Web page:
Yasui Senchi

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    Keywords: Culture & History, People

Yasui Senchi Senkaku (安井仙知仙角, Sakaguchi Senchi, O-Senchi, 1764-1837) was a Japanese, Jun-Meijin (8-dan) professional from the Edo era. He became the seventh head of the Yasui house from 1780-1814. He is famous for his central influence style and has been called the Grandfather of Modern Go & O-Senchi (大仙知, meaning Great Senchi).[1] He's the son of Sakaguchi Sentoku I.

Sakaguchi Senchi was born in 1764 into the Sakaguchi minor house, which was closely allied with the Yasui house. Thus, when Senchi demonstrated great talent, he was sent to the Yasui house to be taught by stronger players. His talent was so great that the Yasui's, certain that they had a genuine genius on their hands, appointed Senchi as heir when he was only 2-dan. No sooner had Senchi been appointed Yasui Sentetsu passed away making Senchi the seventh head of the Yasui house. Faith has been well placed as Senchi was promoted all the way to 6-dan within six years -- an exceptional rate at the time.[2]

In 1801, Senchi received his promotion to Jun-Meijin along side Honinbo Retsugen. But even though he and Retsugen shared the same rank, there was little doubt of Senchi's superior skill.[3] Before Retsugen passed away, he held a score of thirteen losses and two wins to Senchi.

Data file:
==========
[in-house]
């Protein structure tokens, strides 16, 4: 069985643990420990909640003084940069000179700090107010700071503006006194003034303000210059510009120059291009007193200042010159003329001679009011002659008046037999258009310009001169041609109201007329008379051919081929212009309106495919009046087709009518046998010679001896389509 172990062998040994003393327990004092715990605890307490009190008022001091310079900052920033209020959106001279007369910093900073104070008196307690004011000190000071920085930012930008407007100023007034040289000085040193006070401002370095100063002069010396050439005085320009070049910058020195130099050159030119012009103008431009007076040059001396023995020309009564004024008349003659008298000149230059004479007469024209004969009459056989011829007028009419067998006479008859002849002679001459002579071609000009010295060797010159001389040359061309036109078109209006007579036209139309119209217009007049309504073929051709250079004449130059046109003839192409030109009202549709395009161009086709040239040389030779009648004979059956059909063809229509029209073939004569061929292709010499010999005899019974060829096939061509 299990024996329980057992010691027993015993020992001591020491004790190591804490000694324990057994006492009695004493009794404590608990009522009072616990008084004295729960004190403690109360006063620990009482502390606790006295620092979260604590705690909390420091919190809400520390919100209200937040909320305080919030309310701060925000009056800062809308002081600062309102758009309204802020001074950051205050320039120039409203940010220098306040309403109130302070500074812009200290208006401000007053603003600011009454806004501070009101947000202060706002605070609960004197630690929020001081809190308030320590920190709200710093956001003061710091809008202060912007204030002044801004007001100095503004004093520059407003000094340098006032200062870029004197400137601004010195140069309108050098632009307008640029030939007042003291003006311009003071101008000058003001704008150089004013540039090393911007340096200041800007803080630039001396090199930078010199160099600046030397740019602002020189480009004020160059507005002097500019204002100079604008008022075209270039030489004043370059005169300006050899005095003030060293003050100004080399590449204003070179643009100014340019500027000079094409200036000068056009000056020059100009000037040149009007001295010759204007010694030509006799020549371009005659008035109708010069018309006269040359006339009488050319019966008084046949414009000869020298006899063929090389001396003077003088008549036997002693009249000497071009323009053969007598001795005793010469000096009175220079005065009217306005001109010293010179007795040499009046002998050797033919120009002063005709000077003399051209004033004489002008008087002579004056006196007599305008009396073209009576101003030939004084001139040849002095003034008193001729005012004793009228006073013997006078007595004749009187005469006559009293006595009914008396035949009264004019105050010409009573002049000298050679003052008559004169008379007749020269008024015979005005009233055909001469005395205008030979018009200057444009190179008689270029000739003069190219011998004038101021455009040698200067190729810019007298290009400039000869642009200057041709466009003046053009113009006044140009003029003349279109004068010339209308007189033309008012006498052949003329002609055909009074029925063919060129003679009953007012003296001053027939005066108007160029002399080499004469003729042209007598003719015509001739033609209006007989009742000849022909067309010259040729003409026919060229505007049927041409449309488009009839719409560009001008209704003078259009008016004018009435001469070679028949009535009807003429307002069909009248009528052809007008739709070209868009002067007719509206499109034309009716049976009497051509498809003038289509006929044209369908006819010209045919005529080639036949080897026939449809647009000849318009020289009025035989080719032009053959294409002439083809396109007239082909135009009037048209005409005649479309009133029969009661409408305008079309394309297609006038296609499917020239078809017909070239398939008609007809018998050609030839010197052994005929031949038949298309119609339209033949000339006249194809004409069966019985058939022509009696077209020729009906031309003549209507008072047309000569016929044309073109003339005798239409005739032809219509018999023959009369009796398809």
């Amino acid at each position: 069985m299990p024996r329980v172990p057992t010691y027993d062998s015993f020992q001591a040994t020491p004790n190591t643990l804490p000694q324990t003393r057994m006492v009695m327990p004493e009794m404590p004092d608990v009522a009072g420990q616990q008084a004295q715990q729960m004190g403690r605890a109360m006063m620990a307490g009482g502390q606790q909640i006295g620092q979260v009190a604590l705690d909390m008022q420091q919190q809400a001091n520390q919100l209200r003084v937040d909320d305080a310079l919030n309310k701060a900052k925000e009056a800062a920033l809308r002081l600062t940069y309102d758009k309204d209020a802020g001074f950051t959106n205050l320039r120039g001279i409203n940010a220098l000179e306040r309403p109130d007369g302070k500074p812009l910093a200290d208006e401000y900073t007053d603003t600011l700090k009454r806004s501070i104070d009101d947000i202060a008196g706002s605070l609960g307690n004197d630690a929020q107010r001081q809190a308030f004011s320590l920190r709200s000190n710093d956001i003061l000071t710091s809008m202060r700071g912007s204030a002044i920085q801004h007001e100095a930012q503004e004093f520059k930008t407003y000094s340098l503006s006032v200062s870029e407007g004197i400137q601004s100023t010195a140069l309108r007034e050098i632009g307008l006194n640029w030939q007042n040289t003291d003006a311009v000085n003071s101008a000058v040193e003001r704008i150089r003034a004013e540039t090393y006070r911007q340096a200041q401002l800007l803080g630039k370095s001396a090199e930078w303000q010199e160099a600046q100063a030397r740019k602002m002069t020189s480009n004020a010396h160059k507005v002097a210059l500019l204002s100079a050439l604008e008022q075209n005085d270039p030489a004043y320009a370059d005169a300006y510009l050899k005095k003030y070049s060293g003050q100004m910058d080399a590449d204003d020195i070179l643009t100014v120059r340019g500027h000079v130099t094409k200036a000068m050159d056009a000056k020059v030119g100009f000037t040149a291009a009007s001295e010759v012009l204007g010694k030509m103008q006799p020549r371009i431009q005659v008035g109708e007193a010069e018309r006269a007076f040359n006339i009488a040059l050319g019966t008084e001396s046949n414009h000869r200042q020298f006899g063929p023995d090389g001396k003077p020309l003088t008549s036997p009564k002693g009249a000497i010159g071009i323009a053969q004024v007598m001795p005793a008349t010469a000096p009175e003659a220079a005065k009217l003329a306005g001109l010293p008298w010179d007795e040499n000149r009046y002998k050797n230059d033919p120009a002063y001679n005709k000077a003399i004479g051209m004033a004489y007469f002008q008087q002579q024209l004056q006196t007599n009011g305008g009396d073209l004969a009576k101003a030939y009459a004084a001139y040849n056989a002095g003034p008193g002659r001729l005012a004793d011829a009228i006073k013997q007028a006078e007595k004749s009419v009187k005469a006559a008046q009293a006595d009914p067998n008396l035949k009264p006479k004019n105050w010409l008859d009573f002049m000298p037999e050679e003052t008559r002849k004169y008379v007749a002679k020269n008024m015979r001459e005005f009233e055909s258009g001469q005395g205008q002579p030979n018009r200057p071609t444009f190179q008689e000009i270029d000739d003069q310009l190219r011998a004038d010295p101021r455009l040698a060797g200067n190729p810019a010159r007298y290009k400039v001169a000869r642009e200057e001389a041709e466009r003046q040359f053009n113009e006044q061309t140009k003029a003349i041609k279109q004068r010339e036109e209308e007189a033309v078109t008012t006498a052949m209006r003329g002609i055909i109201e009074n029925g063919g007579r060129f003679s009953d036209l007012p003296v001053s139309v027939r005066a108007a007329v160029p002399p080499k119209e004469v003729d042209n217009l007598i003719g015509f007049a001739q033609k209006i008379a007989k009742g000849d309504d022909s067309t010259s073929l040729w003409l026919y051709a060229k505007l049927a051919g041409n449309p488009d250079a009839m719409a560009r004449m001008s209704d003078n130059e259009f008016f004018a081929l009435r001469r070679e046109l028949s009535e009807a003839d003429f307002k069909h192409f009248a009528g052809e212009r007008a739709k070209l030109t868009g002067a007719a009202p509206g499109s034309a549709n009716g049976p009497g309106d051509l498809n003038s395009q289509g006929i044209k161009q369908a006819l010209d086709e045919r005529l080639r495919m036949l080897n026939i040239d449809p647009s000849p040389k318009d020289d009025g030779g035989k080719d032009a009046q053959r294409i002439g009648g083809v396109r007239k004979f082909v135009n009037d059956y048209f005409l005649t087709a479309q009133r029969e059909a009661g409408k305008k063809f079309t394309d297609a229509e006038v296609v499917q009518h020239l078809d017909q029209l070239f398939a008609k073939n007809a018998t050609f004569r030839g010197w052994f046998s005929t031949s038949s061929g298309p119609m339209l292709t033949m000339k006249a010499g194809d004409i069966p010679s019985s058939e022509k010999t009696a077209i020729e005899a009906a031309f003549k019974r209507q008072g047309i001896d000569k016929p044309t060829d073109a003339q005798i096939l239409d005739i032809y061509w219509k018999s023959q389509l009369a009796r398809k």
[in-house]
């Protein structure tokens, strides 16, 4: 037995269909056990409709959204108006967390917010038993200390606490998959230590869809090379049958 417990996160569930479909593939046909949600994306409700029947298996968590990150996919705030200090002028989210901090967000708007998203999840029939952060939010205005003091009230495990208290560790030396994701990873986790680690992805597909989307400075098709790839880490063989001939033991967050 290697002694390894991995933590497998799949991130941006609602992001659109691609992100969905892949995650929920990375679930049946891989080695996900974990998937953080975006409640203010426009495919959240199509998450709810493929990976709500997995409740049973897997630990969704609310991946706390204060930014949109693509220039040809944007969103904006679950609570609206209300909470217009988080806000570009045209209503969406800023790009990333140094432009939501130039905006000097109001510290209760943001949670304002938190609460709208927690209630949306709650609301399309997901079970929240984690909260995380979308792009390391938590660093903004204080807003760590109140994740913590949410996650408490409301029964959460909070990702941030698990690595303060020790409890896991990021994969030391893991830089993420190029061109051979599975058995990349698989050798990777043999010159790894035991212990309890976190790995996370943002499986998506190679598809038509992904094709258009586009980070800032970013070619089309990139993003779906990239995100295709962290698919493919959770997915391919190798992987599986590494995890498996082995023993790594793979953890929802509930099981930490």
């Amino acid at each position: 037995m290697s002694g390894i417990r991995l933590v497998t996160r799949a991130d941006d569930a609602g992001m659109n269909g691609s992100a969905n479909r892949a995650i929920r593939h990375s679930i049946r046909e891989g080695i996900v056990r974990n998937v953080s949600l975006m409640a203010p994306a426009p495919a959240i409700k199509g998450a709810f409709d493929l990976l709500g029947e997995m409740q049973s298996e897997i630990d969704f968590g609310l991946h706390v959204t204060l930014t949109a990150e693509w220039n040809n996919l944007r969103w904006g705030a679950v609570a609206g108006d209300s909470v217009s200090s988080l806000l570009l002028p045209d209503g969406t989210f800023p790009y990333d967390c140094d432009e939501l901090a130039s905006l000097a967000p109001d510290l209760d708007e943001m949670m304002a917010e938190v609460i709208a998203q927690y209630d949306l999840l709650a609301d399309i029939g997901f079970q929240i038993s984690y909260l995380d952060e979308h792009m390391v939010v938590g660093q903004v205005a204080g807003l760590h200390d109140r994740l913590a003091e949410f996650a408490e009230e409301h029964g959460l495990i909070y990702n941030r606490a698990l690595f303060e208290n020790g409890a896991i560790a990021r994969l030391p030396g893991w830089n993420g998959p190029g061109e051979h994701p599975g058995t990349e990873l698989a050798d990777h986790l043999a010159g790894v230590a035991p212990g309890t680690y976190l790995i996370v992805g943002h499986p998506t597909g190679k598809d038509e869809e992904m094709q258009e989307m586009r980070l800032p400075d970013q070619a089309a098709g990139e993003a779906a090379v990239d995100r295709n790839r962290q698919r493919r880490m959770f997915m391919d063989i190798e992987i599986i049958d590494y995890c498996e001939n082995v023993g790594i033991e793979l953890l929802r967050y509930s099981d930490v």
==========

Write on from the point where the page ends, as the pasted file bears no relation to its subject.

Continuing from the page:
Senchi was the strongest player of his day and considered of Meijin strength; however, he never applied for the post appearing to be content with his position in life. In 1814, he retired as head of the Yasui house, handing it over to his heir (Yasui Chitoku Senkaku), and proceeded to devote the rest of his days to training the Sakaguchi heir, Sakaguchi Sentoku II.[4] O-Senchi passed away in 1837.

Style & Influence

Senchi's style was notably different from the other players of his day, leading to one description of his play as "switching between the orthodox and unorthodox in fathomless ways" (奇正変幻不可端倪).[5] He often began from the 4-5 and 3-5 points, played on the fourth and fifth lines, emphasized the center, and enjoyed building large center moyos. Go Seigen and Kitani Minoru had both been familiar with Senchi's style of play when developing their New Fuseki, and Kitani was known to regularly visit Senchi's grave to pay his respects.[2] As such, Senchi has been esteemed as the Grandfather of Modern Go.

Senchi v Monetsu, 1809-12-23  


John Fairbairn published a book with several commented games of Senchi: Die Partien des Großen Senchi. Yasui VII Senkaku


[1] The appelation O-Senchi is sometimes used to distinguish him from his heir, Yasui Chitoku, who also went by Senchi for a period.

[2] 400 Years of Go in Japan, pps. 55-6.

[3] Honinbo Shuwa was known to have held O-Senchi in high esteem.

[4] Some historians suspect that Sakaguchi Sentoku II may have been his son.

[5] From GoGoD's player biography of O-Senchi.

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Yasui Senchi last edited by on August 24, 2019 - 18:30
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